A Retro Review by Steven
E.T. will probably be one of the more well known games that I’ll write about in this series of retro reviews. Many people know about it not because it’s good, like Mario, but because it’s bad–really bad.
As far as gameplay and sound go, you have to dig pretty deep to find anything good to say. The sound consists of a couple short snippets of the E.T. theme (played on the opening screen and when you “die”) and beeps that are annoying even by Atari standards. The game play isn’t any better. You explore a confusing world in hopes of finding 3 dots aka ship parts so that E.T. can go home. The entire time you are chased by a man in a trench coat who will take your precious dots and carry you to a jail that you can simply walk out of. You will also repeatedly fall into holes that are both surprisingly hard to get out of and to avoid. There is also a limited number of steps that E.T. can take before he dies. This ends up being one of my favorite parts of the game because if you lose track or you try to kill yourself by running out, E.T. turns into a pile of ash. Elliot then appears out of nowhere and the theme starts playing. As soon as Elliot reaches E.T. the music comes to a hilariously abrupt end and POOF! he’s gone and E.T. is perfectly fine and has plenty of steps. The game is terrible and you can’t even kill yourself to end it.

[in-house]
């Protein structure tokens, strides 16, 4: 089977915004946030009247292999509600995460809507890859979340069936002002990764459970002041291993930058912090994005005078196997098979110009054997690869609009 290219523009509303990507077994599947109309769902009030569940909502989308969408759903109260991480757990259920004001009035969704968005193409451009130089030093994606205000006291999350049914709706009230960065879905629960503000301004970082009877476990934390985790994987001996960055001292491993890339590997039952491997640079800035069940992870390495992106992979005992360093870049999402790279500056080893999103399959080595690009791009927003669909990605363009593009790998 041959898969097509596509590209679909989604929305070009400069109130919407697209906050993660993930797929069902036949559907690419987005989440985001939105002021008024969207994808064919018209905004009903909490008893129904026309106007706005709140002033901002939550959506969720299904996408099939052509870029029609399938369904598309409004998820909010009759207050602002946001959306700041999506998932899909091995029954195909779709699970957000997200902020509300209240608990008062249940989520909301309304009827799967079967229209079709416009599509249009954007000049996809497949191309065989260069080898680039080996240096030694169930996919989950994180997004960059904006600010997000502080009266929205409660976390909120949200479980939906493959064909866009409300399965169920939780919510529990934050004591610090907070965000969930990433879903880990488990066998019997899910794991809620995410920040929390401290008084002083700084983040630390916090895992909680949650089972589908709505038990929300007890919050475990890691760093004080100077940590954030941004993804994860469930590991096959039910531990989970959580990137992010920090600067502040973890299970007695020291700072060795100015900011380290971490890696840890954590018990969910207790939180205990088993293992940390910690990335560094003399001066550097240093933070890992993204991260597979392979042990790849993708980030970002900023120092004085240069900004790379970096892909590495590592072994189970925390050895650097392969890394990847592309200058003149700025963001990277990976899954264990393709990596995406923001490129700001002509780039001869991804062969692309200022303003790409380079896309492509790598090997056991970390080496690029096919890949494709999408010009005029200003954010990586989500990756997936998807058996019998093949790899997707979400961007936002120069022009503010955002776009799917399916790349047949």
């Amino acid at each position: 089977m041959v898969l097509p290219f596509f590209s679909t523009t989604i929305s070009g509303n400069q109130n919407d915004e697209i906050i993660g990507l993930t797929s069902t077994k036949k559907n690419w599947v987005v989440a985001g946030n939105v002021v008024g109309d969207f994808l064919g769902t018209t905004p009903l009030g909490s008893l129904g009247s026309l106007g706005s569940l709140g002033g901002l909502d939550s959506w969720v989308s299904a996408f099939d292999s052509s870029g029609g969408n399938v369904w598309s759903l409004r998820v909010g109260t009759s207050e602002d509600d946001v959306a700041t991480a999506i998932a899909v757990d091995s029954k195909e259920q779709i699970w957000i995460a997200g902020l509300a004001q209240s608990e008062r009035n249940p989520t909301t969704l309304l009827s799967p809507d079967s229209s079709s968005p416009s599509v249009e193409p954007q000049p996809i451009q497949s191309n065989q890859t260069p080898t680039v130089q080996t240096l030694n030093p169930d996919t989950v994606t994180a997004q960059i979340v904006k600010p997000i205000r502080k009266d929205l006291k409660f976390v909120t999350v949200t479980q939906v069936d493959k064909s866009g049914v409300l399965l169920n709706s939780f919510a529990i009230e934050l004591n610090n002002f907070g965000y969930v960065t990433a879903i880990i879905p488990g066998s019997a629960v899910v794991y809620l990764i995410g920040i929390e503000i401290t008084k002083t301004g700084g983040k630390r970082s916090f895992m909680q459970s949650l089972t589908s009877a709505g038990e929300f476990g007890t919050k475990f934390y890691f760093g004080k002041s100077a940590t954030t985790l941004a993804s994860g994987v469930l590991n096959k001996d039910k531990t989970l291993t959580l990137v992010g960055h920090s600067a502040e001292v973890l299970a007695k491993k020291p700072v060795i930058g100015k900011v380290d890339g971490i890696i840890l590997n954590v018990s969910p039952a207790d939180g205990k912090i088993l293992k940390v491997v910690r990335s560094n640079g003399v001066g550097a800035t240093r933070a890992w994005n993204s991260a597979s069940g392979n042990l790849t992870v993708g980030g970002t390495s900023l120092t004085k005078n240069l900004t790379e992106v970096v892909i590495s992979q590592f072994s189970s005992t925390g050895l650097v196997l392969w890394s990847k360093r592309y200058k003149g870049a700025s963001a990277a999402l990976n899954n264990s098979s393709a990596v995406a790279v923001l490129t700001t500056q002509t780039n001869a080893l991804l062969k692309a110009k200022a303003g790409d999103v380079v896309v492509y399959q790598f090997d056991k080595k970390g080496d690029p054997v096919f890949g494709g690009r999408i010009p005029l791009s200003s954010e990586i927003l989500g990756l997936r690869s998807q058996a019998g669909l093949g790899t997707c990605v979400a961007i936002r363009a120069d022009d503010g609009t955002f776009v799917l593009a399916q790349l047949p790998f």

What’s actually more interesting than the game itself is it’s place in video game history. The movie E.T. had just come out and Atari gave a man named Howard Scott Warshaw the impossible task of making the game in just 5 weeks so that it would be out for the holiday season. Well, unsurprisingly the game was bad. Many customers demanded refunds, and a huge number of the games went unsold. So many E.T. and other Atari games were going unsold that Atari famously ended up burying them in the Alamogordo desert. (For more information watch the very good documentary Atari: Game Over) This ended up being the last straw that pushed Atari into debt and started the video game industry crash of ’83. Atari never fully recovered from this and it is often cited as being one of the worst financial mistakes in video game history. Atari’s decline left the door open for Sega and Nintendo to get a major foothold in America and in doing so, changed the world of gaming forever.
Although many people call E.T. the worst game ever, I wouldn’t agree with that. Now, don’t get me wrong, it’s bad, but at least it’s playable. Even if half the reason to play it is to make fun of it, that’s still more reason than a few games I know of. So I would actually recommend people play this game, if they get the chance. It’s worth playing just to see how bad it is and to experience this small, but important, part of video game history for yourself.
I like your review style, Nerdrahtio. Very authentic :). Would love to feature your reviews in our weekly curated email digest that goes out to thousands of people.